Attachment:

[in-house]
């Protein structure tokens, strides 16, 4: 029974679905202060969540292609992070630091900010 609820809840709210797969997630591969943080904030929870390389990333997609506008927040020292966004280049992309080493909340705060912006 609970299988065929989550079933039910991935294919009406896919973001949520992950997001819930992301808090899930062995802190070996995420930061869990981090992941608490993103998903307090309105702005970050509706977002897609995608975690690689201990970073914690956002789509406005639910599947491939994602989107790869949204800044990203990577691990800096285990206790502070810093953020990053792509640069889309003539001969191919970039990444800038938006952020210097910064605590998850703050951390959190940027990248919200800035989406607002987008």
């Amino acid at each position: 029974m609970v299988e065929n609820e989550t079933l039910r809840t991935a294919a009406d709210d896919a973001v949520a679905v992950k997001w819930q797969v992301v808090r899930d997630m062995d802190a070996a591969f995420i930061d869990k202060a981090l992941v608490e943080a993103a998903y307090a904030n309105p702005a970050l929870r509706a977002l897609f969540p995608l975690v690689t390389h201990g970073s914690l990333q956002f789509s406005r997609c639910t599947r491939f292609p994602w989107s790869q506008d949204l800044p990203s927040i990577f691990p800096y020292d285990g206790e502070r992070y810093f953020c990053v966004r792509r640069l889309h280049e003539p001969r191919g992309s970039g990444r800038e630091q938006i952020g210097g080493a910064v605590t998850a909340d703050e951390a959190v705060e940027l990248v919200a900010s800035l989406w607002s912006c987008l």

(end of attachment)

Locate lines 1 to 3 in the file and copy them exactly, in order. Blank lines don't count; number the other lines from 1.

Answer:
[in-house]
């Protein structure tokens, strides 16, 4: 029974679905202060969540292609992070630091900010 609820809840709210797969997630591969943080904030929870390389990333997609506008927040020292966004280049992309080493909340705060912006 609970299988065929989550079933039910991935294919009406896919973001949520992950997001819930992301808090899930062995802190070996995420930061869990981090992941608490993103998903307090309105702005970050509706977002897609995608975690690689201990970073914690956002789509406005639910599947491939994602989107790869949204800044990203990577691990800096285990206790502070810093953020990053792509640069889309003539001969191919970039990444800038938006952020210097910064605590998850703050951390959190940027990248919200800035989406607002987008």
């Amino acid at each position: 029974m609970v299988e065929n609820e989550t079933l039910r809840t991935a294919a009406d709210d896919a973001v949520a679905v992950k997001w819930q797969v992301v808090r899930d997630m062995d802190a070996a591969f995420i930061d869990k202060a981090l992941v608490e943080a993103a998903y307090a904030n309105p702005a970050l929870r509706a977002l897609f969540p995608l975690v690689t390389h201990g970073s914690l990333q956002f789509s406005r997609c639910t599947r491939f292609p994602w989107s790869q506008d949204l800044p990203s927040i990577f691990p800096y020292d285990g206790e502070r992070y810093f953020c990053v966004r792509r640069l889309h280049e003539p001969r191919g992309s970039g990444r800038e630091q938006i952020g210097g080493a910064v605590t998850a909340d703050e951390a959190v705060e940027l990248v919200a900010s800035l989406w607002s912006c987008l």